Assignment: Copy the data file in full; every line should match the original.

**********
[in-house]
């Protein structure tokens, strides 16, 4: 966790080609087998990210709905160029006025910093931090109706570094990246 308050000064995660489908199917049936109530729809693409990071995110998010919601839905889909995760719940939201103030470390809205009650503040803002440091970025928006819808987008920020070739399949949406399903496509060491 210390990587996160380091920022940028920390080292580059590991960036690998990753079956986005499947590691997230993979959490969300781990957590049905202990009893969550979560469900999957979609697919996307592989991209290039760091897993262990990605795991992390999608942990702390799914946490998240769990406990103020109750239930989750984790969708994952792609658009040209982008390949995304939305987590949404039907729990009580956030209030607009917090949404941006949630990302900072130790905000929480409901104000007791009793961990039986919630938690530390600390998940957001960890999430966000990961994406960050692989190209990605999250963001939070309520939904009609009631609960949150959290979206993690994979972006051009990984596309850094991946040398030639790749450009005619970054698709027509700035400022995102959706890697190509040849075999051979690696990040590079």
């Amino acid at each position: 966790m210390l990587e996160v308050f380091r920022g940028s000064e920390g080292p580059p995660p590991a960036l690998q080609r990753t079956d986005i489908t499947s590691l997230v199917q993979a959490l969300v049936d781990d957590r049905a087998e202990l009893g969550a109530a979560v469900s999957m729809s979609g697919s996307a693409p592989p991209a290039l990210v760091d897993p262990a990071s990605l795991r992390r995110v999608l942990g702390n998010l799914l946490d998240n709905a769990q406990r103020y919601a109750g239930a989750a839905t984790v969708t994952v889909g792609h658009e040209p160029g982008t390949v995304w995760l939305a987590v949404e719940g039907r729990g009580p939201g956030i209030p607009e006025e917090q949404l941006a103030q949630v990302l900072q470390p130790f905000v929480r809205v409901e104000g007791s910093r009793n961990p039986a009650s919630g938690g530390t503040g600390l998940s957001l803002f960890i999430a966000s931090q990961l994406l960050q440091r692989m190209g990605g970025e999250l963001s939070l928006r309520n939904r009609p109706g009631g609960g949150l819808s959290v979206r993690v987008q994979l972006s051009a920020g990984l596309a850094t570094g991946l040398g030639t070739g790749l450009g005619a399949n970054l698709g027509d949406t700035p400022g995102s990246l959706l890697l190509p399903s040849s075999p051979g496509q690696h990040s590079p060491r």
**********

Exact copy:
[in-house]
């Protein structure tokens, strides 16, 4: 966790080609087998990210709905160029006025910093931090109706570094990246 308050000064995660489908199917049936109530729809693409990071995110998010919601839905889909995760719940939201103030470390809205009650503040803002440091970025928006819808987008920020070739399949949406399903496509060491 210390990587996160380091920022940028920390080292580059590991960036690998990753079956986005499947590691997230993979959490969300781990957590049905202990009893969550979560469900999957979609697919996307592989991209290039760091897993262990990605795991992390999608942990702390799914946490998240769990406990103020109750239930989750984790969708994952792609658009040209982008390949995304939305987590949404039907729990009580956030209030607009917090949404941006949630990302900072130790905000929480409901104000007791009793961990039986919630938690530390600390998940957001960890999430966000990961994406960050692989190209990605999250963001939070309520939904009609009631609960949150959290979206993690994979972006051009990984596309850094991946040398030639790749450009005619970054698709027509700035400022995102959706890697190509040849075999051979690696990040590079």
């Amino acid at each position: 966790m210390l990587e996160v308050f380091r920022g940028s000064e920390g080292p580059p995660p590991a960036l690998q080609r990753t079956d986005i489908t499947s590691l997230v199917q993979a959490l969300v049936d781990d957590r049905a087998e202990l009893g969550a109530a979560v469900s999957m729809s979609g697919s996307a693409p592989p991209a290039l990210v760091d897993p262990a990071s990605l795991r992390r995110v999608l942990g702390n998010l799914l946490d998240n709905a769990q406990r103020y919601a109750g239930a989750a839905t984790v969708t994952v889909g792609h658009e040209p160029g982008t390949v995304w995760l939305a987590v949404e719940g039907r729990g009580p939201g956030i209030p607009e006025e917090q949404l941006a103030q949630v990302l900072q470390p130790f905000v929480r809205v409901e104000g007791s910093r009793n961990p039986a009650s919630g938690g530390t503040g600390l998940s957001l803002f960890i999430a966000s931090q990961l994406l960050q440091r692989m190209g990605g970025e999250l963001s939070l928006r309520n939904r009609p109706g009631g609960g949150l819808s959290v979206r993690v987008q994979l972006s051009a920020g990984l596309a850094t570094g991946l040398g030639t070739g790749l450009g005619a399949n970054l698709g027509d949406t700035p400022g995102s990246l959706l890697l190509p399903s040849s075999p051979g496509q690696h990040s590079p060491r």